Ying Xu studies the development of volunteering in China, a country very different from the other countries studied in this volume. The state plays a very strong role in regulating volunteer groups, encouraging and attempting to control those that per?form social services but restricting or banning those that represent a political threat. The government has had some success in supporting the service provision efforts of nonprofits but tends to do badly when organizing volunteer programs directly.
Yevgenya Paturyan and Valentina Gevorgyan describe volunteering in Armenia, a country that formerly formed a part of the Soviet Union. Like other former Soviet republics, the legacy of communism, with its banning of civil society and forced labor for the government that was labeled volunteering, depresses volunteer participation. However, Armenia’s rate of volunteering is higher than its neighbors and close to that of Europe as a whole, for reasons that are not clear. Volunteers cite both altruistic values and career goals as motivations for their participation.
Sema Akboga explores how the political history of Turkey has discouraged volunteer participation. The Turkish state has taken a controlling attitude toward civil society organizations, encouraging those politically aligned with the government and discouraging or banning those perceived to be in political opposition. Repeated changes in government through elections and coups have caused civil society organizations on all sides of the political spectrum to go in and out of favor, and the fluctuations have discouraged volunteering and discouraged the community’s trust in nonprofits. Nonetheless, youth volunteering may have a promising future in Turkey, and Akboga analyzes the demographic and other predictors of youth participation in volunteering.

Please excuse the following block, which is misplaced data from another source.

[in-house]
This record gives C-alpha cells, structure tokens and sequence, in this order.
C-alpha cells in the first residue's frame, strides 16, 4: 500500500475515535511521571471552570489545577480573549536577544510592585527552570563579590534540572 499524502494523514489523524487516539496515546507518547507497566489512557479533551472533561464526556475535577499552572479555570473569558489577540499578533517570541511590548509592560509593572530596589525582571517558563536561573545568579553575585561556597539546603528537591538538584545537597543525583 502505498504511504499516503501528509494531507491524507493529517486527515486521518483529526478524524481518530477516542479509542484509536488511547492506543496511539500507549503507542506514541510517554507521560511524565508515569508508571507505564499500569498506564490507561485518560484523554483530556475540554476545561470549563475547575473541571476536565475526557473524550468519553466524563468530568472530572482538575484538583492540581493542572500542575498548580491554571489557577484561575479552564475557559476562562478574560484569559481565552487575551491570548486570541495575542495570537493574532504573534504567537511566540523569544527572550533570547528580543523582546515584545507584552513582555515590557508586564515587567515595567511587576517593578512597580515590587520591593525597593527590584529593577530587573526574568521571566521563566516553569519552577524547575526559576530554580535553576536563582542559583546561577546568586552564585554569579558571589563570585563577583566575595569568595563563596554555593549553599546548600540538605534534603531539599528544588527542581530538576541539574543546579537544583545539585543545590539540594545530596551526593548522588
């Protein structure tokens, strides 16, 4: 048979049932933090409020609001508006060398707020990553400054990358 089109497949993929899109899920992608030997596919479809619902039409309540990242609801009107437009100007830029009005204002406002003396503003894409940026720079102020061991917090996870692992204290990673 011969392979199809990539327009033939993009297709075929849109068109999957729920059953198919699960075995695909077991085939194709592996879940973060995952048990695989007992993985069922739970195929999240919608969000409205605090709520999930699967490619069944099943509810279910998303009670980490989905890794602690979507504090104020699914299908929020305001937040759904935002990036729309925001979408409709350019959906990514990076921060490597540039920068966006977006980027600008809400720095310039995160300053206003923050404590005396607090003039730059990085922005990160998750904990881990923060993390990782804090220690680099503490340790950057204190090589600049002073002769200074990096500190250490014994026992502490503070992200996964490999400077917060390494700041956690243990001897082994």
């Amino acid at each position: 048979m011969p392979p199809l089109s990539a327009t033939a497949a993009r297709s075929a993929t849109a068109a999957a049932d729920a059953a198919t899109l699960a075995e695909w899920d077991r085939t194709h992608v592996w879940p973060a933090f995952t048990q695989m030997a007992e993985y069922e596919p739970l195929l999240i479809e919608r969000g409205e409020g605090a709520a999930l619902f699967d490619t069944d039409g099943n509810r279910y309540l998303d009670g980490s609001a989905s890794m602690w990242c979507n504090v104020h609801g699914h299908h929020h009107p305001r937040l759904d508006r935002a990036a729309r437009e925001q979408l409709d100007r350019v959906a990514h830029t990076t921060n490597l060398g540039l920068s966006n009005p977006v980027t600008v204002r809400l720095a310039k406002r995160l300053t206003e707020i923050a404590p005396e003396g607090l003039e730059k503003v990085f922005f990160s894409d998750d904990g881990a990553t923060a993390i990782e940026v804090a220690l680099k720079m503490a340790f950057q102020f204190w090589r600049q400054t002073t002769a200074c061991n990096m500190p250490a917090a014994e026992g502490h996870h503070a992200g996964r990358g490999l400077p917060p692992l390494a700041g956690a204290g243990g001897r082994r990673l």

The chapters in this book cover multiple regions of the world and multiple topics, allowing for a wide range of perspectives and opinions about volunteering in the global South. The conclusion of this book traces common themes in the chapters, summarizes how the book has advanced the state of knowledge, and describes promising avenues for future research. We hope that you find the chapters that follow as useful and intellectually engaging as we did.